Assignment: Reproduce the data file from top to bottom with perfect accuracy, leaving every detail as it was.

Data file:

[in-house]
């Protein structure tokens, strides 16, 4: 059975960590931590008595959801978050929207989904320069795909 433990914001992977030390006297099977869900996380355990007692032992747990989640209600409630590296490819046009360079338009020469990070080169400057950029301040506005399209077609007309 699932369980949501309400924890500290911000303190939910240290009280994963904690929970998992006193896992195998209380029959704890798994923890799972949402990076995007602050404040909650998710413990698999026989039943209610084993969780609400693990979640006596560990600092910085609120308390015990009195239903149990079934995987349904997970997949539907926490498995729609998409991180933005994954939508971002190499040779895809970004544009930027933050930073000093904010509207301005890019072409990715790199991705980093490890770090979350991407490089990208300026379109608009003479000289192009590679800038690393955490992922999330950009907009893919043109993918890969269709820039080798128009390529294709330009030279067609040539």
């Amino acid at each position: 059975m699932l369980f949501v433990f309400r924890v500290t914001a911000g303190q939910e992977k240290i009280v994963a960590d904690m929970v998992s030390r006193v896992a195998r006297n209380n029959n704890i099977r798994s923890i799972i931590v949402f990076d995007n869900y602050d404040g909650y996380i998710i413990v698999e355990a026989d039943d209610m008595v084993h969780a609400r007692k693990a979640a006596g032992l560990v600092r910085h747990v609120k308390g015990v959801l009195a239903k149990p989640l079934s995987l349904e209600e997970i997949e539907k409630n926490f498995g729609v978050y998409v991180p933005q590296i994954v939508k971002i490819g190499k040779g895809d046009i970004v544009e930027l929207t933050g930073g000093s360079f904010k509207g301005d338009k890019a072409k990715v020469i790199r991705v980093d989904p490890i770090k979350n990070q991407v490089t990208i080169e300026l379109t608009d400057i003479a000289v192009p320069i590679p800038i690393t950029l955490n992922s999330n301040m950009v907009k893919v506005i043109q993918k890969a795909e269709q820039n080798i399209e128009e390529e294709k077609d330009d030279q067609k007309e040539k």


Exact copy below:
[in-house]
């Protein structure tokens, strides 16, 4: 059975960590931590008595959801978050929207989904320069795909 433990914001992977030390006297099977869900996380355990007692032992747990989640209600409630590296490819046009360079338009020469990070080169400057950029301040506005399209077609007309 699932369980949501309400924890500290911000303190939910240290009280994963904690929970998992006193896992195998209380029959704890798994923890799972949402990076995007602050404040909650998710413990698999026989039943209610084993969780609400693990979640006596560990600092910085609120308390015990009195239903149990079934995987349904997970997949539907926490498995729609998409991180933005994954939508971002190499040779895809970004544009930027933050930073000093904010509207301005890019072409990715790199991705980093490890770090979350991407490089990208300026379109608009003479000289192009590679800038690393955490992922999330950009907009893919043109993918890969269709820039080798128009390529294709330009030279067609040539």
């Amino acid at each position: 059975m699932l369980f949501v433990f309400r924890v500290t914001a911000g303190q939910e992977k240290i009280v994963a960590d904690m929970v998992s030390r006193v896992a195998r006297n209380n029959n704890i099977r798994s923890i799972i931590v949402f990076d995007n869900y602050d404040g909650y996380i998710i413990v698999e355990a026989d039943d209610m008595v084993h969780a609400r007692k693990a979640a006596g032992l560990v600092r910085h747990v609120k308390g015990v959801l009195a239903k149990p989640l079934s995987l349904e209600e997970i997949e539907k409630n926490f498995g729609v978050y998409v991180p933005q590296i994954v939508k971002i490819g190499k040779g895809d046009i970004v544009e930027l929207t933050g930073g000093s360079f904010k509207g301005d338009k890019a072409k990715v020469i790199r991705v980093d989904p490890i770090k979350n990070q991407v490089t990208i080169e300026l379109t608009d400057i003479a000289v192009p320069i590679p800038i690393t950029l955490n992922s999330n301040m950009v907009k893919v506005i043109q993918k890969a795909e269709q820039n080798i399209e128009e390529e294709k077609d330009d030279q067609k007309e040539k």